When the country’s stock market crashed in 1929, many businesses opted to cut back wages and some were even forced to stop their operation (Rosenberg, n.d.). As the citizens had little income, they started…
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Many of them were abandoned by their siblings. Some elderly were found living in sidewalks asking for alms and a number of them died due to health problem. In 1932, the citizens were somehow relieved from the effects of the phenomenon when Franklin D. Roosevelt was elected as president and introduced the New Deal programs (Rosenberg, n.d.). Few of the programs were aimed to help the farmers and lessen the unemployment rate across the country (Rosenberg, n.d.). Aiming to provide sustainable support and effective social security to the American nation, President Roosevelt signed into law the Social Security Act in 1935 (Social Security Administration [SSA], 2000). The legislation contained many provisions promoting the general welfare. Nonetheless, its most distinguishing feature was the social insurance program for retired employees aging at least sixty five years. The retirees were paid a continuing income right after they retire. The monthly benefits were planned to start in 1942 (SSA, 2000). In such case, the Social Security paid the retirees their benefits in lump-sum from 1937 to 1942. A retired motorman was the first retiree who received a lump-sum payment under the law (SSA, 2000).
As a social legislation, the Social Security Act was designed to be adoptive to change. In the year 1939, it underwent a substantial amendment (SSA, 2000). The modification included two more benefits aside from the retirement benefits. The legislators added the dependents and survivors benefits. The former was made to benefit the spouse and minor children of the retired while the latter was for the family of the worker in case of premature death (SSA, 2000). In a sense, the amendment not only benefited the worker but also his or her family. As the economic situation of America began to regain strength, the amount of benefits to be received by the recipients was also increased. Moreover, the payment of monthly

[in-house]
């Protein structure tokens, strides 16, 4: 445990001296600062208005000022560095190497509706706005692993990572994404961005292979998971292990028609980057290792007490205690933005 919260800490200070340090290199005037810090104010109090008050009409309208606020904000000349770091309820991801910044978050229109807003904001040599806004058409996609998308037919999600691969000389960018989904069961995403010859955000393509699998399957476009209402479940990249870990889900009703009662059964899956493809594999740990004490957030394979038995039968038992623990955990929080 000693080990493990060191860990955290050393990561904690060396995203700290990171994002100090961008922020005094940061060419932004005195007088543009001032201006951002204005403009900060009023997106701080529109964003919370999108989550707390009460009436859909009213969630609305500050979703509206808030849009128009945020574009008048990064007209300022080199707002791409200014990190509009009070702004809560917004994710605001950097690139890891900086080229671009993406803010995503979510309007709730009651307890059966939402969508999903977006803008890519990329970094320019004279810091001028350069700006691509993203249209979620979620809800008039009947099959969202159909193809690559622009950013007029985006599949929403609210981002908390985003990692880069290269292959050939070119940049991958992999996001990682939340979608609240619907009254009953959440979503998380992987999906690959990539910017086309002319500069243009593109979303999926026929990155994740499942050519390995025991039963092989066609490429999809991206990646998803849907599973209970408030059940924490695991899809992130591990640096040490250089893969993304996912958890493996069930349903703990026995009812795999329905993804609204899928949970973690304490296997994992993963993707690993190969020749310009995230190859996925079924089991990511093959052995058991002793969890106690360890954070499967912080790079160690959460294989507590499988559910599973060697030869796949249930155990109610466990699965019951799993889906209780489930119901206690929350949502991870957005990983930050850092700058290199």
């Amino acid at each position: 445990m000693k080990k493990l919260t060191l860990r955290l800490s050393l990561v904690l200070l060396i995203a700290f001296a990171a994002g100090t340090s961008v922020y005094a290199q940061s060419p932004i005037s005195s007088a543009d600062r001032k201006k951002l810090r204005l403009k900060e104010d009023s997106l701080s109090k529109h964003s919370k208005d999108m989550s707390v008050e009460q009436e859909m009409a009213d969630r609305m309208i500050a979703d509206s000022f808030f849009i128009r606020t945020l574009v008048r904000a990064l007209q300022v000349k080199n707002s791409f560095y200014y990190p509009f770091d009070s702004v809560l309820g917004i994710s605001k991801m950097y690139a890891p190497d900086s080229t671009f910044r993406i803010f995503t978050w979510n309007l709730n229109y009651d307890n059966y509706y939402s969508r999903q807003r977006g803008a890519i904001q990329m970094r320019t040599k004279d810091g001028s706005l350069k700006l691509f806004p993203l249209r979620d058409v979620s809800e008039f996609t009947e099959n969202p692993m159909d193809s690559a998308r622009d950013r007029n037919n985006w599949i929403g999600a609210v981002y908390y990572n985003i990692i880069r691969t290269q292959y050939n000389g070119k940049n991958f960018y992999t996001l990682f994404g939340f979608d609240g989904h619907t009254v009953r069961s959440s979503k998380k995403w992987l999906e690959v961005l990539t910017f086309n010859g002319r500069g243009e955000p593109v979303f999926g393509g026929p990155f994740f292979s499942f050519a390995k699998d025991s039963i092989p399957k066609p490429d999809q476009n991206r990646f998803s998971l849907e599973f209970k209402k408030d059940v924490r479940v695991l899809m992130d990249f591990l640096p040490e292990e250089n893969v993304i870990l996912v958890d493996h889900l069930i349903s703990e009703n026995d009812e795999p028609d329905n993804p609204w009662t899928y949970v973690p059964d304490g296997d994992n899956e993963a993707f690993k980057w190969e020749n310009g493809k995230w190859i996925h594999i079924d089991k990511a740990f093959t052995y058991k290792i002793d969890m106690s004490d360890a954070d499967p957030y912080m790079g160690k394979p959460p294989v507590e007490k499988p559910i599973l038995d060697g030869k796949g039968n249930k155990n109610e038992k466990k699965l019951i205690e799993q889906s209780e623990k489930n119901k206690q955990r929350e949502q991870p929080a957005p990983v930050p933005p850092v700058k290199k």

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Privatization Does Not Solve the Financial Problem of Social Security Proposed Change to Address the Financial Crisis of Social Security Conclusion Introduction Social Security covers several social welfare as well as insurance programs in United States. However, at present, the Social Security Act faces a long – term challenge for it is heading towards bankruptcy.
There has also been an influx in older Americans have to acquire “retirement jobs” in order to maintain their income. Many low-income households utilize social security as their only income source. Women and minorities depend on Social Security due to lack of education and employment therefore leading to accepting minimum wage positions in which they are unable to save or invest to supplement social security benefits.
The term social security refers to the system of providing financial, medical and other aids to an individual to protect him from unprecedented crisis situation. In the present civilized world, social security has become an integral part of the activities which a state carries out for the welfare of its citizens.
Workers make monthly contributions to this system and receive their benefits at due time. Individual saving accounts are not maintained by this system but a group of individuals who are supposed to retire at a particular a time are put together. However, there is been a debate on whether this social fund should be privatized or not.
The government and the family members were the caretakers of the people who were not unable to work. Roosevelt felt the requirement of a national system. Therefore, the CES submitted their findings to Roosevelt in January 1935in which the plan of the economic security’s national program was outlined that was later recognized as the Social Security Act (SSA).
A high unemployment rate is a signal that a country is not healthy, and hence is not operating at its potential.
An economy is said to be fully employed when the number of job seekers equals the number of job vacancies. In other words, members of the labor force who really want a job have one.
Payroll taxes that comprise Federal Insurance Contributions Tax Act (FICA) and Self Employed Contributions Act (SECA) fund the US Social Security Program (Graebner, 2009). The taxes that contribute towards the social security program are collected
That is why it would not be a mistake to suggest that Social Security should be considered to be one of the characteristic features of a fully developed state. This paper will explore the history and the current structure of the Social Security Administration,
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